Monday, October 25, 2010
While most of us know John Kirwan as a legendary All Black wing who played close to 100 Tests and won a World Cup in 1987, what many dont realise is that at the height of his career, young Kirwan suffered from clinical depression.
All Blacks Dont Cry is a short film from multitalented filmmaker Julian Shaw that highlights the debilitating illness that Kirwan, along with countless others, have suffered with in silence.
Shaw, who idolised Kirwan while growing up in Auckland, teamed up with the great wing to help create awareness during Depression Awareness Month and paint a real picture of what one can go through, even when seemingly living the life .
Depression is something I have lived through myself, and its the hardest thing Ive been through as a young man, says Shaw on his website.
Someone like John helped me a lot. Growing up in Auckland when I was a kid, John Kirwan was my hero - he was the most famous man in New Zealand, a World Cup winner, and probably the best Rugby player in the world for a while.
"When I later learned about his struggle that this mighty All Black had been to the edge and almost lost his life it gave me a new perspective on what Id been through myself. He was definitely someone who left me incredibly inspired."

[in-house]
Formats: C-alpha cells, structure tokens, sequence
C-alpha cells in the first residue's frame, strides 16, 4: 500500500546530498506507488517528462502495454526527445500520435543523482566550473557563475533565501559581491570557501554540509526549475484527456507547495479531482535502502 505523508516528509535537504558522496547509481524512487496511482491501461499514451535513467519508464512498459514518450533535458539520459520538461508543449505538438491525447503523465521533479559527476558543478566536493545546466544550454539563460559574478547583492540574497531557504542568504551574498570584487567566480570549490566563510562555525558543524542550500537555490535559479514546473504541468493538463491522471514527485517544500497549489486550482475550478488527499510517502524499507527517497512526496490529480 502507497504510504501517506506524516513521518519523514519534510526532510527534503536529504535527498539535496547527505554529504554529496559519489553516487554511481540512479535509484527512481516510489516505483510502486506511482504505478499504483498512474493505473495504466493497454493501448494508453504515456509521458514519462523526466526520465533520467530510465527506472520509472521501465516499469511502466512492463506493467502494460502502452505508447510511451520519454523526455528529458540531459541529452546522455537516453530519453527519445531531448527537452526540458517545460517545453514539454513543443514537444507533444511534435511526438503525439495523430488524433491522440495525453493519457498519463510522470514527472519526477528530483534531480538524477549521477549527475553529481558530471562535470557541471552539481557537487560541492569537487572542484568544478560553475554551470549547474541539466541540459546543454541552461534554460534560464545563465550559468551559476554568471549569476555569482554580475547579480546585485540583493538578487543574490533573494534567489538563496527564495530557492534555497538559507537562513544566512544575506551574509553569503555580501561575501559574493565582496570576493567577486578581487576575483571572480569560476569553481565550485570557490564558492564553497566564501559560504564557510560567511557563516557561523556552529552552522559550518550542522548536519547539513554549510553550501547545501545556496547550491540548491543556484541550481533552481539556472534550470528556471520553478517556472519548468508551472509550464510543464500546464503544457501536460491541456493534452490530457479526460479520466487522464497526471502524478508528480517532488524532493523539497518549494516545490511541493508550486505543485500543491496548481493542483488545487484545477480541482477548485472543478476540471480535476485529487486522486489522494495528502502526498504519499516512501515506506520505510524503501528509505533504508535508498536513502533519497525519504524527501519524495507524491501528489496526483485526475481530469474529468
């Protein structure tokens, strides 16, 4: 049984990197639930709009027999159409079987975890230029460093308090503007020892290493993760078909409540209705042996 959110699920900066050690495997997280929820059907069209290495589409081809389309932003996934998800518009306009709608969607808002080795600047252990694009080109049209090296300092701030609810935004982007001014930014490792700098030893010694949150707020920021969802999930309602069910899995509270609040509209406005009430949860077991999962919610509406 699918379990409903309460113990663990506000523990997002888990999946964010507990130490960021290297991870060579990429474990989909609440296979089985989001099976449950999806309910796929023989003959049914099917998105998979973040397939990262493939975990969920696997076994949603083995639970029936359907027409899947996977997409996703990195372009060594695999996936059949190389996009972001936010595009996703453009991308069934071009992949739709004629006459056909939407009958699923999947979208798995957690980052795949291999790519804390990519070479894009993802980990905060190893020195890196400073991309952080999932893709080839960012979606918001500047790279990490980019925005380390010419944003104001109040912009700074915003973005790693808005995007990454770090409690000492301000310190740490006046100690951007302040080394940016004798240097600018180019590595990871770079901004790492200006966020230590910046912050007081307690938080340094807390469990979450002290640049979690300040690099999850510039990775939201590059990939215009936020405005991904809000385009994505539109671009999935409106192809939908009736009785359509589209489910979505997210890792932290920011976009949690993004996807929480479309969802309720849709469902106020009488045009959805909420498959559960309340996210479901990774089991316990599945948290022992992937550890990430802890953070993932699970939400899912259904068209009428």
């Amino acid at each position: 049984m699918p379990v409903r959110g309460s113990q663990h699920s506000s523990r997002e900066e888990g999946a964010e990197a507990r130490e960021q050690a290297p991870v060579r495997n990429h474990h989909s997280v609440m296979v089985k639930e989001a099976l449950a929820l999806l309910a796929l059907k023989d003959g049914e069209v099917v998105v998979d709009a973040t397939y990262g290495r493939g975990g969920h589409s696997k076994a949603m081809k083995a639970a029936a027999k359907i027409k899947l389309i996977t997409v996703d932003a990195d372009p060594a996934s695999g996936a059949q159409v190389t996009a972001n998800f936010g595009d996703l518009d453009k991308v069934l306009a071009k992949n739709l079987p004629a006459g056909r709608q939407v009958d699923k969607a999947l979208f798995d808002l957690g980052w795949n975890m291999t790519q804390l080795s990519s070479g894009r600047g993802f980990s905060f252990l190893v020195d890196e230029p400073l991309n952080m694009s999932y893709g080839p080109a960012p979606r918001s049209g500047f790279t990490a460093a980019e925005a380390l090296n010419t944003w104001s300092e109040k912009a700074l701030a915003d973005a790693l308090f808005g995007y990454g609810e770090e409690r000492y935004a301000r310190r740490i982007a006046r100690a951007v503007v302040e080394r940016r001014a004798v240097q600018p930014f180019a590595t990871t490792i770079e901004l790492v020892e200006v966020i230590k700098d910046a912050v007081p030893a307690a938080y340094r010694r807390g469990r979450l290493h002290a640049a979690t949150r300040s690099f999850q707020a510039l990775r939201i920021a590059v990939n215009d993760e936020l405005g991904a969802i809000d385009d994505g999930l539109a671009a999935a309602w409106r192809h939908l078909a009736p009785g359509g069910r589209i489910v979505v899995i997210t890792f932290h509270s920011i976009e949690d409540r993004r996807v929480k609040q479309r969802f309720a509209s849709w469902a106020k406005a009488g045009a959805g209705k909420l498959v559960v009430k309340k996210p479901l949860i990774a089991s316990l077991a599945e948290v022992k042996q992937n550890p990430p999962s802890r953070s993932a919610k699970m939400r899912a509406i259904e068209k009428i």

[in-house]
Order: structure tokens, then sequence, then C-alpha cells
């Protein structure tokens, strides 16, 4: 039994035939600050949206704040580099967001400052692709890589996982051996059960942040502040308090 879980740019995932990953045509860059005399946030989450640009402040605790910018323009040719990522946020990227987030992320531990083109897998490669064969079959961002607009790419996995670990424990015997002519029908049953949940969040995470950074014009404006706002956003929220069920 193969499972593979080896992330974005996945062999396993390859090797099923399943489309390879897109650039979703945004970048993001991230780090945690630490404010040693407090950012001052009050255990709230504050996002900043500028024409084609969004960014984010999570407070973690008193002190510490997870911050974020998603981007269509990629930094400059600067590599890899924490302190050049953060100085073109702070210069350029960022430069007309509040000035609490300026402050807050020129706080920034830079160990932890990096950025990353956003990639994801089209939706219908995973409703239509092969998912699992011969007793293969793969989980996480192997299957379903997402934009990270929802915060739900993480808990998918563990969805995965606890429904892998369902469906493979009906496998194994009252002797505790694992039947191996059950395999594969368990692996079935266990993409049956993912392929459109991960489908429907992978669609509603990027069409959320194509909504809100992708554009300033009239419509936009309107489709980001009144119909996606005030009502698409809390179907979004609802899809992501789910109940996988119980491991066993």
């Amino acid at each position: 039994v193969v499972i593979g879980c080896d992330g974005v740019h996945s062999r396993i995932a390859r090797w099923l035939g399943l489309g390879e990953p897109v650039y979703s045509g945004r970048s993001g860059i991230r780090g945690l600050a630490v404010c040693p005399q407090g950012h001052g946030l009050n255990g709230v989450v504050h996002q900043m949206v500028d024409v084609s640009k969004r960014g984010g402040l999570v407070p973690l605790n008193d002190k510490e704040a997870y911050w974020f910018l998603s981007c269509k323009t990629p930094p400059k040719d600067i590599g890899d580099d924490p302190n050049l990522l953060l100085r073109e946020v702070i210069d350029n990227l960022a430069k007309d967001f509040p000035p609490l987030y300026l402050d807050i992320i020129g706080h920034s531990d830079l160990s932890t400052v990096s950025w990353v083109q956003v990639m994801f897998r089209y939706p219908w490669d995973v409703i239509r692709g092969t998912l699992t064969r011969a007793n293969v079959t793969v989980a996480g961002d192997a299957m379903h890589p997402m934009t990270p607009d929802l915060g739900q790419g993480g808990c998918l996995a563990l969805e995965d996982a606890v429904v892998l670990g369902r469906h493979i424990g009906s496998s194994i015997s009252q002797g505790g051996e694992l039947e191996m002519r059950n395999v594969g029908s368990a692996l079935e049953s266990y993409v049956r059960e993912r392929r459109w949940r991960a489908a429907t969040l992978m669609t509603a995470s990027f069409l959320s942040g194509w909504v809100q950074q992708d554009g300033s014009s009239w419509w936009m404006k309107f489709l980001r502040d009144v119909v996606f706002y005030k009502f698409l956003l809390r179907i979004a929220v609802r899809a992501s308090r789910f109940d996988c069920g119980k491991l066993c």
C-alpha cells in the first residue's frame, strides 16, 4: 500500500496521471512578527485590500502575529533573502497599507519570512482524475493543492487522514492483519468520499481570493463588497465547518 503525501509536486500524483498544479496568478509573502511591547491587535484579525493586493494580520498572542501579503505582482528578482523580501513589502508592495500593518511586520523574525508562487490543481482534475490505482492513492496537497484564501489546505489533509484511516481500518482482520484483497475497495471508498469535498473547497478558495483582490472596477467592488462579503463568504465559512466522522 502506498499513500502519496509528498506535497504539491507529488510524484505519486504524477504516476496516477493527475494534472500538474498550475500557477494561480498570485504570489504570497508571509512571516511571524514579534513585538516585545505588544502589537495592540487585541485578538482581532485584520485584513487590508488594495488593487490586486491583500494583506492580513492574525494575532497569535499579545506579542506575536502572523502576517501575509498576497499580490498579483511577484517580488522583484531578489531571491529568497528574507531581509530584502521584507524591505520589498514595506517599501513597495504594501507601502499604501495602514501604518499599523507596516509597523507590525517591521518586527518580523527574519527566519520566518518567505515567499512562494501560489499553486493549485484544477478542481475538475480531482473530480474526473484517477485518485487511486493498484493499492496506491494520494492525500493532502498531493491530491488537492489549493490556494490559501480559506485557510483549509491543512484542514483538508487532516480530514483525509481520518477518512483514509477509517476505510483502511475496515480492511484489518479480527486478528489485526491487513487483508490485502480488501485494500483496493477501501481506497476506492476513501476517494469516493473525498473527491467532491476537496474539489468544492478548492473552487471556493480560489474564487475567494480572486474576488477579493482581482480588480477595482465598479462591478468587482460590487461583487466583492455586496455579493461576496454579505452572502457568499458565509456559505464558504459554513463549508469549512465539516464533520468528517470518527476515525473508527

Shaw is actually a regular visitor here on Rugbydump, so he reached out after completion of the project. "I'm a big fan of your site. It's where I get my fix of Northern Hemisphere rugby, which can be televised at some pretty tough hours Down Under," he said earlier.
If you or anyone you know has suffered from depression, please support this powerful film by sharing it. Its about awareness, and its about realising that you too can be helped in the same way as JK was when he finally broke the silence.
Learn more about the film at www.allblacksdontcry.com , where you can also purchase John Kirwans memoir All Blacks Dont Cry to help support depression awareness.
You can read more about Julian on his website www.julianshaw.com.au , which also includes information about his current project, Cup of Dreams, in which he follows the All Blacks in their build up to the Rugby World Cup in New Zealand next year.
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